End to waterfront panel urged
POSTED: Friday, April 09, 2010
State Auditor Marion Higa recommends that the state Legislature scuttle the agency created 30 years ago to develop the Honolulu urban waterfront.
In a report released yesterday, Higa said the Aloha Tower Development Corp. is "flawed, obsolete and mismanaged." The agency succeeded in only one step of the envisioned harbor development—the struggling Aloha Tower Marketplace—but saw other prospective developers' residential and retail projects fail, three of them ending in lawsuits, the report said.
"Despite having nearly three decades to plan and study, the corporation still lacks a focused strategy to achieve its mission," Higa wrote. "Given its poor planning history, the corporation is unlikely to develop the Aloha Tower Project Area and should not be given any more chances to do so."
She said the agency should be dismantled by June 2011, with its responsibility for harbor improvements returned to the state Department of Transportation and its development functions assigned to the Hawaii Community Development Authority.
The audit "does not reflect everything the agency does and is focused on the past," said Aloha Tower Executive Director Sandra Pfund. She said clearing out past legal issues has been a priority for the current board and staff.
One such resolution came last year in an arbitrated settlement with a Texas developer whose $300 million plan for hotels, condominiums and stores lost board support. Although the agency had to pay $1.6 million to Hughes Development of Dallas, Pfund pointed out the developer sought $35 million. The arbitrator found that Hughes did not prove it could secure adequate financing or that there was a market for its planned project, she said.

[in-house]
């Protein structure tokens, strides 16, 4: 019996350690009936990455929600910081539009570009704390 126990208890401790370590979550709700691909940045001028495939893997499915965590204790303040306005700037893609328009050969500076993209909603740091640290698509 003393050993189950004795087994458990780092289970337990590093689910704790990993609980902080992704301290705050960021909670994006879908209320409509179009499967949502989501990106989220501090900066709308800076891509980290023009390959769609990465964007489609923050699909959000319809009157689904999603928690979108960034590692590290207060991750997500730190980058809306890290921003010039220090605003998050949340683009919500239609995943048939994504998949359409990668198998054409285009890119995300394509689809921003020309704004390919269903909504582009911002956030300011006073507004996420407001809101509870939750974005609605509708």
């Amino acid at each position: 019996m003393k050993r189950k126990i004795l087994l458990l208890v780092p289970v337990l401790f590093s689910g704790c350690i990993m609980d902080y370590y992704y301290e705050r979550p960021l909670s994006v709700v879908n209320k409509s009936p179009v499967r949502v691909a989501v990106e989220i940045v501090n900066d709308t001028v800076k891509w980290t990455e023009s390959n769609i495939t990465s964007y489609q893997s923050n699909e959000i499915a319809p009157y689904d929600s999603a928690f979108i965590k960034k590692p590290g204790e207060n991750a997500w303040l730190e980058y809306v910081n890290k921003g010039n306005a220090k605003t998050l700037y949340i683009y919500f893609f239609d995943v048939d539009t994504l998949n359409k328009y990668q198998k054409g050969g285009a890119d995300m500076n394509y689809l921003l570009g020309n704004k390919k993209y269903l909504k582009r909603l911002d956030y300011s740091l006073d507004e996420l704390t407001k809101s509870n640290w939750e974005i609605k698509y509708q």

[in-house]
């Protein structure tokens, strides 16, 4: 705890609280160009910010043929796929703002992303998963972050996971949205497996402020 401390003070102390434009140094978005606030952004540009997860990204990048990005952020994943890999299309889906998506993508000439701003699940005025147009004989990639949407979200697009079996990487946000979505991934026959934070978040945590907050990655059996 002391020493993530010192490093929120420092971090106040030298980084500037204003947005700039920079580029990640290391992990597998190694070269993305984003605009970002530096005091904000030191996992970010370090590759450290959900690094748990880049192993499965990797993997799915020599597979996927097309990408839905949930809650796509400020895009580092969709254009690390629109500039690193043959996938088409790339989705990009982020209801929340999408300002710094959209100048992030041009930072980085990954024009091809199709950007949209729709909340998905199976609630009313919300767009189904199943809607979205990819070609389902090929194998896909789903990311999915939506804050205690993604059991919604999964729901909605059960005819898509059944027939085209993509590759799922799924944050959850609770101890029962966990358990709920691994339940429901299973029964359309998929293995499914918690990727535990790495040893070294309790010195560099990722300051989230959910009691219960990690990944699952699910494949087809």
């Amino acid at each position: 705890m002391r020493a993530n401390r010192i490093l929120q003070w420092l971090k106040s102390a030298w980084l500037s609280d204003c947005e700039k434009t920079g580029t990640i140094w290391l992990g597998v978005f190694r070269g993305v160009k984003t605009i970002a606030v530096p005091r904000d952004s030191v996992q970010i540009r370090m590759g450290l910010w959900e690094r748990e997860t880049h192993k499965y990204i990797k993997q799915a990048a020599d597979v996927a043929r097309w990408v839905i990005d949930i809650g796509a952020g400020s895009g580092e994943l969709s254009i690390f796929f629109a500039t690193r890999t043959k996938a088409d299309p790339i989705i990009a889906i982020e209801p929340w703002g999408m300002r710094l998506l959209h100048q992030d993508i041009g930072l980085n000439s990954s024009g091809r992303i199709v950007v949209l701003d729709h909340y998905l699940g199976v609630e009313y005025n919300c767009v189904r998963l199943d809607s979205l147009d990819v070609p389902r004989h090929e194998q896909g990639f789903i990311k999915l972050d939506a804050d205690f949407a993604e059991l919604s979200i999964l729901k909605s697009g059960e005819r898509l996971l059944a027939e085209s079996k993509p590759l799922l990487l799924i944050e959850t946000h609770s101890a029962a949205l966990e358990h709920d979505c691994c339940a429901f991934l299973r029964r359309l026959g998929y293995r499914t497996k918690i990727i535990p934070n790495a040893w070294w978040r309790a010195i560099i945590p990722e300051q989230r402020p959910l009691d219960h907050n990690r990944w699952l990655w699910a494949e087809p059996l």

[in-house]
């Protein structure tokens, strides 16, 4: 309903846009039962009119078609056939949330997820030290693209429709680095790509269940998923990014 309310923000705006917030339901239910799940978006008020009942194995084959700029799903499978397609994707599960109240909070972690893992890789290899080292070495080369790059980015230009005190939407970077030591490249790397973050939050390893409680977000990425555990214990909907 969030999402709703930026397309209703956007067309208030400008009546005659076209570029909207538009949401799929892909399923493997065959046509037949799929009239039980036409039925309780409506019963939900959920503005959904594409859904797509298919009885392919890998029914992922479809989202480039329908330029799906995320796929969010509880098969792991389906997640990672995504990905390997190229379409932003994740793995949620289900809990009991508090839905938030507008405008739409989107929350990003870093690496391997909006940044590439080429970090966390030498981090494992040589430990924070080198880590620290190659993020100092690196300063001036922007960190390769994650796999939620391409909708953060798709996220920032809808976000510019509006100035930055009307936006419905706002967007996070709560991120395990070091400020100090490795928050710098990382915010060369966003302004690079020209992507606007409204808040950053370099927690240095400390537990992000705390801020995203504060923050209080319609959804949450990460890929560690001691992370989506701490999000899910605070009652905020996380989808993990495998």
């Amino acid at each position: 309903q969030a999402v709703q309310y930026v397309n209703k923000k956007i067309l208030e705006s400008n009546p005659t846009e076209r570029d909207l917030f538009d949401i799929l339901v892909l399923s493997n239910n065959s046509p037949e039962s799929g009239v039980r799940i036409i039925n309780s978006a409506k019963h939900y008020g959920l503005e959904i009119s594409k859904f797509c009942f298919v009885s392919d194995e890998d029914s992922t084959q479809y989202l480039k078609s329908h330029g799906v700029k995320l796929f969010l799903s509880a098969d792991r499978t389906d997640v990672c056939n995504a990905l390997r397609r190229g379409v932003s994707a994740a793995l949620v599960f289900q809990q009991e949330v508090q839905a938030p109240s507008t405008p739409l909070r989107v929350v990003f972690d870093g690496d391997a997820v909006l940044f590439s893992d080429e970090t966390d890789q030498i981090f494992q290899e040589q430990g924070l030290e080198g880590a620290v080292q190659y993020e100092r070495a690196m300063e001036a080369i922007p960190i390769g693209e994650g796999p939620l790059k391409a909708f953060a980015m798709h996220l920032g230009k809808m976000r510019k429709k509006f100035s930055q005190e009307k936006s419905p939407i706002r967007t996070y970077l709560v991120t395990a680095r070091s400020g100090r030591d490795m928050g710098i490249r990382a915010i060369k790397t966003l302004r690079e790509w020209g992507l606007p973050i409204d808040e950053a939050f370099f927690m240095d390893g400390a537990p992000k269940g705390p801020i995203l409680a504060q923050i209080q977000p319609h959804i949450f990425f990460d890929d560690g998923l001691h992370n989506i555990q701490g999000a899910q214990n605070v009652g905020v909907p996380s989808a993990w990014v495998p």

Higa, who conducted the audit last year, found that the development corporation did not have a strategic plan. Pfund said the board approved a strategic plan last month.
"We are excited about the urban waterfront downtown," Pfund said. "Up to now it has been difficult to develop. Now what is changing is mass transit. The ATDC will play a major role in transit-oriented developments in the downtown and Iwilei areas since two prime mass transit stops are in its jurisdiction."
Higa's recommendation echoes state Sen. Donna Mercado Kim, chairwoman of the Ways and Means Committee, who called for the agency's dissolution last year.
Pfund said Higa did not acknowledge legislative support in 2007 and 2008 that gave the agency a role in the state Department of Transportation's Harbors Modernization Plan.
The audit did not reveal irregularities in the agency's financial or general management functions, Pfund said.
"The current board and staff have made significant management improvements," Pfund said, including having an audit done on Aloha Tower Marketplace and tightened enforcement of lease provisions. "The auditor is silent as to recognizing these improvements."